Slow down for safety | Letter

As the Issaquah Highlands has been developed over the years, it has always offered its residents a rare benefit in our modern society – a genuine sense of safety and security. Residents feel comfortable letting their children play outdoors with minimal supervision, don’t give a second thought to riding bikes along the many bike paths and trails in our community, and regularly take their dogs out for long walks in the evenings. It is important that we feel safe in all of these things.

Recently, however, that feeling of safety was taken away from the residents of the street I live on. A passing car, traveling well in excess of the posted 25 mph speed limit, hit a neighbor’s dog on a dark weekend night. The driver of that car did not stop at the scene of the incident and sped away without a second glance. Had they stopped, they would have seen that the dog they injured was hit so hard that its collar and leash were torn away in the collision, that the dog’s owners spent the better part of an hour trying to calm and catch the bleeding dog before rushing it to the local pet hospital. And if the driver travels this street regularly, they would know that children gather at this same corner every morning to catch the bus to school.

The morning after the dog was hit, I walked with my pregnant wife along the sidewalk where the dog had been injured. The fresh rain had not yet washed away the fresh trail of blood. As we discussed the incident, a speeding car rushed by us — a fresh reminder that the safety of our neighborhood is being eroded by drivers in a hurry.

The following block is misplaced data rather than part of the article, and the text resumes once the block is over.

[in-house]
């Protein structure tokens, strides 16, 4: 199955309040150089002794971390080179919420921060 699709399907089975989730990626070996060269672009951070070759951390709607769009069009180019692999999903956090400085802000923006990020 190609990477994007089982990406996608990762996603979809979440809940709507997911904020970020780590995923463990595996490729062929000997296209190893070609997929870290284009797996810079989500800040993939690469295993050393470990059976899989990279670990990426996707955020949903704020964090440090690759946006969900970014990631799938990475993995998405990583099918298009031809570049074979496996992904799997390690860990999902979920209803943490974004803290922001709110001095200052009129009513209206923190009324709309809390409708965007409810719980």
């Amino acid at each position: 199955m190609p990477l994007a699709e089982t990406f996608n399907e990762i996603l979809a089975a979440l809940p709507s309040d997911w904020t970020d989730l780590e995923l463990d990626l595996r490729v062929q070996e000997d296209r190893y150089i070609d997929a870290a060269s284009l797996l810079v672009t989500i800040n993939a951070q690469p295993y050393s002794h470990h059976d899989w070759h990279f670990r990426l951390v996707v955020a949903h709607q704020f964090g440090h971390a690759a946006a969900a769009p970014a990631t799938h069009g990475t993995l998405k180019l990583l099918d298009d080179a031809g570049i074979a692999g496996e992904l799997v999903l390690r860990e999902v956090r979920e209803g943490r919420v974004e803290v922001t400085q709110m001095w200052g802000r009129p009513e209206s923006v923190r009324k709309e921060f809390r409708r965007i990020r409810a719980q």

Every day the streets of the Issaquah Highlands are filled with vehicles traveling in excess of the posted speed limits. Many of these cars pass one another with just inches to spare on streets that allow parking on both sides. The parked cars limit the line of sight onto busy sidewalks, and excess speed inhibits the ability of passing cars to stop in time. This is a recipe for tragedy in a neighborhood with so many small children, some of whom dart into the street after basketballs or cross the street without looking both ways. This is simply what kids do, no matter how many times good habits are reinforced by parents and role models.

Knowing this, our responsibility as adults is to obey the posted speed limits in our neighborhood and require that others do the same. It is not only common sense, but also the law. For if we fail to keep our streets safe, we will lose something we have always had in the Highlands, safety for our families, our guests and our pets.

Daniel Donnelly